Island living

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Marigold
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Island living

Post by Marigold »

The island of Rum, in the Inner Hebrides, is seeking new residents. Would anyone be tempted? I wondered what advice Diane and HenGen might have for applicants.
https://uk.style.yahoo.com/remote-scott ... 20543.html

Also see the island website with more info; http://www.isleofrum.com/news.php
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LadyA
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Re: Island living

Post by LadyA »

Sounds tempting!
Lead me not into temptation. I can find the way myself!
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Marigold
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Re: Island living

Post by Marigold »

Did you click the link to the application form? I can understand why they want to discourage freeloaders, but it does sound very thorough, shall we say. No use us applying, we have some of the skills but not enough energy, and I’m not pregnant or likely to be. I see the original form had a closing date in April, now extended to the end of August, so you all still have a chance to consider a new start! They claim to have better broadband than here in Hampshire, though.
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Hen-Gen
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Re: Island living

Post by Hen-Gen »

Interesting Marigold. They’re not the first to try this kind of recruitment campaign. They did it here in the 80s. Having holidayed on Rum on two occasions I wouldn’t move there unless you like the look of Mordor in the Lord of the Rings movies.😀
High, black hills swirling with mist. Midges that attack with eagle-like ferocity. But different strokes for different folks.
On a more serious vein island life does not suit everyone. The number of people who move to islands but then leave after a year or two probably outnumber the actual population. Different kinds of social pressure exist which many find irksome. Lack of access to facilities dispirit others. Finally the weather can be challenging. Balanced against this, in most cases, are supportive and caring communities, cheap housing, lack of crime and beautiful scenery.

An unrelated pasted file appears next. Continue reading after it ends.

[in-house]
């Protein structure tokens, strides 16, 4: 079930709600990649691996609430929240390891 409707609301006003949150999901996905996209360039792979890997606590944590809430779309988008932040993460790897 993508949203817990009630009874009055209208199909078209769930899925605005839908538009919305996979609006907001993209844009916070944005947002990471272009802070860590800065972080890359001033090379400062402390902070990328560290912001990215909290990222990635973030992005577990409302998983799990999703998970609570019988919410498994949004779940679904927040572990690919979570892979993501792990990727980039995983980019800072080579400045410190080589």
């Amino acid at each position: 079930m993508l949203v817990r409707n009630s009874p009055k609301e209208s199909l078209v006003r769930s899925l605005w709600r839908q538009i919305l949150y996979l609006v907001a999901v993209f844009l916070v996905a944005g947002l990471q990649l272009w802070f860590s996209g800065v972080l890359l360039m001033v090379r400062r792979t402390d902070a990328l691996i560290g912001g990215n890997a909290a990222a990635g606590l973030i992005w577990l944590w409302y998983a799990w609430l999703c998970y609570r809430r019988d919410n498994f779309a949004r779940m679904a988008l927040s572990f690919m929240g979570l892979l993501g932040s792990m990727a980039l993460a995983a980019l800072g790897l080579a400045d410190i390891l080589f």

Having said all that I hope the community on Rum are successful. Most island populations are in free fall and communities that have existed for millennia may collapse in this generation. The total population of all populated islands (about 87 islands) is about 105,000 I think. And two thirds of this number live on just four of these islands (Lewis/Harris, Orkney Mainland, Shetland Mainland and Skye) In the 19th century on most islands it was many times this. On Fetlar there were once 900 people. It’s now 63. Some islands, as a result of community buy outs or having good landlords, have got growing and vibrant communities. Eigg and Gigha spring to mind. Others, like Fetlar, are increasingly becoming retirement homes in the Atlantic Ocean.
A cottage on an island in the eye of the storm
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LadyA
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Re: Island living

Post by LadyA »

Marigold wrote:Did you click the link to the application form? I can understand why they want to discourage freeloaders, but it does sound very thorough, shall we say. No use us applying, we have some of the skills but not enough energy, and I’m not pregnant or likely to be. I see the original form had a closing date in April, now extended to the end of August, so you all still have a chance to consider a new start! They claim to have better broadband than here in Hampshire, though.
No, I didn't. I don't think I could uproot myself at this stage, and move away from family.

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Lead me not into temptation. I can find the way myself!
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Marigold
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Re: Island living

Post by Marigold »

No of course not. I was just interested to see what they are looking for.
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Hen-Gen
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Re: Island living

Post by Hen-Gen »

Uprooting is an issue for many. It means separation from family and friends at least on a regular basis. I was 60 when I moved here but had been visiting the Scottish islands all my life so had, perhaps, a familiarity with the social conventions and way of life.
Also having limited financial resources it meant I was able to afford the kind of life I could not do on the mainland of Britain.
One of the questions that sooner or later arise from locals is why you did. An underlying inference is that you were running away from something. It’s hard to explain that one might be running towards something that you imagine may be a softer and older perception of the human condition and the way it interacts both with one another and with the environment.